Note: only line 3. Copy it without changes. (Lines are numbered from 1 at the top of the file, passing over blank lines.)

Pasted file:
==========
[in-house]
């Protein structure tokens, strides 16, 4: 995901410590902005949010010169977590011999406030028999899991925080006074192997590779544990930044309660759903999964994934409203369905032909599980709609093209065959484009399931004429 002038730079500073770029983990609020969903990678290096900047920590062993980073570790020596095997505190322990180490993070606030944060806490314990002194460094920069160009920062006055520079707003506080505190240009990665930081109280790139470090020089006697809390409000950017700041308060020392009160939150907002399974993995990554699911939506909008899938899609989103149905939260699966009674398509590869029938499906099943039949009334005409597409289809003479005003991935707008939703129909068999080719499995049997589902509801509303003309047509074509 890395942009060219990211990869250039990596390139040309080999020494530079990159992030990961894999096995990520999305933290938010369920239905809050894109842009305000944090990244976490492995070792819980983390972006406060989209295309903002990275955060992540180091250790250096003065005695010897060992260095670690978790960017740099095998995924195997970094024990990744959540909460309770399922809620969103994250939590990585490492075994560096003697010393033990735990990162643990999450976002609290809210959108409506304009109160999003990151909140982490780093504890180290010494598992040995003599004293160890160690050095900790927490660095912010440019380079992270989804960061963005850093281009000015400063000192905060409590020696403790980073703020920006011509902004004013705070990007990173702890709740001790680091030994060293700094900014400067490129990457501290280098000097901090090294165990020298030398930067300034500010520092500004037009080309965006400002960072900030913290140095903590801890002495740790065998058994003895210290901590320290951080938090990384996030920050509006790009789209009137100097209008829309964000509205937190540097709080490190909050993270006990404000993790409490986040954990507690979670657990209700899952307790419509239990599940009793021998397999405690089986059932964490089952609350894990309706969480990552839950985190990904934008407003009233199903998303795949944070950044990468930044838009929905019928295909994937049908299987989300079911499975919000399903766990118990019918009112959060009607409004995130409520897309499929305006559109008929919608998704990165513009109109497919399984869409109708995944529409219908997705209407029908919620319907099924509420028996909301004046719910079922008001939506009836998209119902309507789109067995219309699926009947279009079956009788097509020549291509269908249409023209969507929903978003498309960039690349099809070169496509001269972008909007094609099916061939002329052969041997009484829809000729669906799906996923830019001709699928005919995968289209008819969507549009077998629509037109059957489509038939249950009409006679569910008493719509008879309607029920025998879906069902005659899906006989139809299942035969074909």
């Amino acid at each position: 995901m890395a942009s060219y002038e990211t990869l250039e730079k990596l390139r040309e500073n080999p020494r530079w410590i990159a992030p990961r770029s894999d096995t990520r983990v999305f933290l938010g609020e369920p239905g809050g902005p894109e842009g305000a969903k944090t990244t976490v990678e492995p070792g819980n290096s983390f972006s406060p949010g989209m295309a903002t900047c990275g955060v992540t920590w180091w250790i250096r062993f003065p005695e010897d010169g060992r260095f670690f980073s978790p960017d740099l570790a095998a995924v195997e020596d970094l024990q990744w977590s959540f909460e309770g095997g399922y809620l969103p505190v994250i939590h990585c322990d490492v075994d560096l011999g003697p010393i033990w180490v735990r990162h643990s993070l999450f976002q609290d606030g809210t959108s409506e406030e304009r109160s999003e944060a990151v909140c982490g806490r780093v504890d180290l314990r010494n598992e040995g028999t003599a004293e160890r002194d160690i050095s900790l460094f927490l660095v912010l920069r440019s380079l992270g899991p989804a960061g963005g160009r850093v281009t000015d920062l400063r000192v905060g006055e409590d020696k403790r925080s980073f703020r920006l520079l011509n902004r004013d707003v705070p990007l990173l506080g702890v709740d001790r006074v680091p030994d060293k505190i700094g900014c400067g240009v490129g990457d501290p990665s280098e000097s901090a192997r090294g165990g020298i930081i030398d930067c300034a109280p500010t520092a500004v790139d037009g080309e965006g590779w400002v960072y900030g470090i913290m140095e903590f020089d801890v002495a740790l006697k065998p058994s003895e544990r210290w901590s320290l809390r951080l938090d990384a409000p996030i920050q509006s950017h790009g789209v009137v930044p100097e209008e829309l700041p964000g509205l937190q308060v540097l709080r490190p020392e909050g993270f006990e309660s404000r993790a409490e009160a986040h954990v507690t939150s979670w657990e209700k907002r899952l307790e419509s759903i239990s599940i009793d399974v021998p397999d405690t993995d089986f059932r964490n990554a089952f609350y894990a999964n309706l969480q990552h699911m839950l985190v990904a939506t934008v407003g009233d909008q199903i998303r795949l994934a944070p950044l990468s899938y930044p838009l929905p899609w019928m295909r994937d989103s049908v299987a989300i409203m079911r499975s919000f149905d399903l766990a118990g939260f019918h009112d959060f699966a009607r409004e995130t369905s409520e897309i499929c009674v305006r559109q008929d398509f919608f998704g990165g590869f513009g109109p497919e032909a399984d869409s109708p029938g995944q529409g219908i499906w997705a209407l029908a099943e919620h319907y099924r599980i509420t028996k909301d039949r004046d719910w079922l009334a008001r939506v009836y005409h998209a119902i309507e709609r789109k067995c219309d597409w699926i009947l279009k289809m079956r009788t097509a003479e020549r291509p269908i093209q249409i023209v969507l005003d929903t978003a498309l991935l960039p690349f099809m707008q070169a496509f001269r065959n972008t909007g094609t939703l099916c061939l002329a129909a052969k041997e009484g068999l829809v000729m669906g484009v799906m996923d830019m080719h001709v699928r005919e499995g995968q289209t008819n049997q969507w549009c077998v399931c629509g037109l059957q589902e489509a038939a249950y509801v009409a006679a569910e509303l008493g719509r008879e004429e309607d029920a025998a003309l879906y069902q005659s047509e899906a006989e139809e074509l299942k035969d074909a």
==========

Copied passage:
């Amino acid at each position: 995901m890395a942009s060219y002038e990211t990869l250039e730079k990596l390139r040309e500073n080999p020494r530079w410590i990159a992030p990961r770029s894999d096995t990520r983990v999305f933290l938010g609020e369920p239905g809050g902005p894109e842009g305000a969903k944090t990244t976490v990678e492995p070792g819980n290096s983390f972006s406060p949010g989209m295309a903002t900047c990275g955060v992540t920590w180091w250790i250096r062993f003065p005695e010897d010169g060992r260095f670690f980073s978790p960017d740099l570790a095998a995924v195997e020596d970094l024990q990744w977590s959540f909460e309770g095997g399922y809620l969103p505190v994250i939590h990585c322990d490492v075994d560096l011999g003697p010393i033990w180490v735990r990162h643990s993070l999450f976002q609290d606030g809210t959108s409506e406030e304009r109160s999003e944060a990151v909140c982490g806490r780093v504890d180290l314990r010494n598992e040995g028999t003599a004293e160890r002194d160690i050095s900790l460094f927490l660095v912010l920069r440019s380079l992270g899991p989804a960061g963005g160009r850093v281009t000015d920062l400063r000192v905060g006055e409590d020696k403790r925080s980073f703020r920006l520079l011509n902004r004013d707003v705070p990007l990173l506080g702890v709740d001790r006074v680091p030994d060293k505190i700094g900014c400067g240009v490129g990457d501290p990665s280098e000097s901090a192997r090294g165990g020298i930081i030398d930067c300034a109280p500010t520092a500004v790139d037009g080309e965006g590779w400002v960072y900030g470090i913290m140095e903590f020089d801890v002495a740790l006697k065998p058994s003895e544990r210290w901590s320290l809390r951080l938090d990384a409000p996030i920050q509006s950017h790009g789209v009137v930044p100097e209008e829309l700041p964000g509205l937190q308060v540097l709080r490190p020392e909050g993270f006990e309660s404000r993790a409490e009160a986040h954990v507690t939150s979670w657990e209700k907002r899952l307790e419509s759903i239990s599940i009793d399974v021998p397999d405690t993995d089986f059932r964490n990554a089952f609350y894990a999964n309706l969480q990552h699911m839950l985190v990904a939506t934008v407003g009233d909008q199903i998303r795949l994934a944070p950044l990468s899938y930044p838009l929905p899609w019928m295909r994937d989103s049908v299987a989300i409203m079911r499975s919000f149905d399903l766990a118990g939260f019918h009112d959060f699966a009607r409004e995130t369905s409520e897309i499929c009674v305006r559109q008929d398509f919608f998704g990165g590869f513009g109109p497919e032909a399984d869409s109708p029938g995944q529409g219908i499906w997705a209407l029908a099943e919620h319907y099924r599980i509420t028996k909301d039949r004046d719910w079922l009334a008001r939506v009836y005409h998209a119902i309507e709609r789109k067995c219309d597409w699926i009947l279009k289809m079956r009788t097509a003479e020549r291509p269908i093209q249409i023209v969507l005003d929903t978003a498309l991935l960039p690349f099809m707008q070169a496509f001269r065959n972008t909007g094609t939703l099916c061939l002329a129909a052969k041997e009484g068999l829809v000729m669906g484009v799906m996923d830019m080719h001709v699928r005919e499995g995968q289209t008819n049997q969507w549009c077998v399931c629509g037109l059957q589902e489509a038939a249950y509801v009409a006679a569910e509303l008493g719509r008879e004429e309607d029920a025998a003309l879906y069902q005659s047509e899906a006989e139809e074509l299942k035969d074909a």